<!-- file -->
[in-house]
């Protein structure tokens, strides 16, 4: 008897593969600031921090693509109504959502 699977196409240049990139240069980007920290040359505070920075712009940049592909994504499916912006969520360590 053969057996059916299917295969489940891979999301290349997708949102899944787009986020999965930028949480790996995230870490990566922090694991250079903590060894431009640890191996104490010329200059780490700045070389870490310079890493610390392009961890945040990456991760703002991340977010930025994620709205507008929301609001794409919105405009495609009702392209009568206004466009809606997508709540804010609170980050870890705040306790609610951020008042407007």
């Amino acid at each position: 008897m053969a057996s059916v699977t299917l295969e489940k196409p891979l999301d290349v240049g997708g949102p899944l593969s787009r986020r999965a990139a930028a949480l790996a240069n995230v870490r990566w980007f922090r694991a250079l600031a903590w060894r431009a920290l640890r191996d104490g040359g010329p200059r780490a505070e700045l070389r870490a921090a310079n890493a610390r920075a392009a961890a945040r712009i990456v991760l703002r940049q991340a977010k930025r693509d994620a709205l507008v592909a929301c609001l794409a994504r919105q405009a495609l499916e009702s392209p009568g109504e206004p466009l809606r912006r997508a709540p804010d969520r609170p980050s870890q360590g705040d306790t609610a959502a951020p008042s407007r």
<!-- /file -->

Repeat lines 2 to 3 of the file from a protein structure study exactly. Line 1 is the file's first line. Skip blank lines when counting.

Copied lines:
């Protein structure tokens, strides 16, 4: 008897593969600031921090693509109504959502 699977196409240049990139240069980007920290040359505070920075712009940049592909994504499916912006969520360590 053969057996059916299917295969489940891979999301290349997708949102899944787009986020999965930028949480790996995230870490990566922090694991250079903590060894431009640890191996104490010329200059780490700045070389870490310079890493610390392009961890945040990456991760703002991340977010930025994620709205507008929301609001794409919105405009495609009702392209009568206004466009809606997508709540804010609170980050870890705040306790609610951020008042407007």
């Amino acid at each position: 008897m053969a057996s059916v699977t299917l295969e489940k196409p891979l999301d290349v240049g997708g949102p899944l593969s787009r986020r999965a990139a930028a949480l790996a240069n995230v870490r990566w980007f922090r694991a250079l600031a903590w060894r431009a920290l640890r191996d104490g040359g010329p200059r780490a505070e700045l070389r870490a921090a310079n890493a610390r920075a392009a961890a945040r712009i990456v991760l703002r940049q991340a977010k930025r693509d994620a709205l507008v592909a929301c609001l794409a994504r919105q405009a495609l499916e009702s392209p009568g109504e206004p466009l809606r912006r997508a709540p804010d969520r609170p980050s870890q360590g705040d306790t609610a959502a951020p008042s407007r």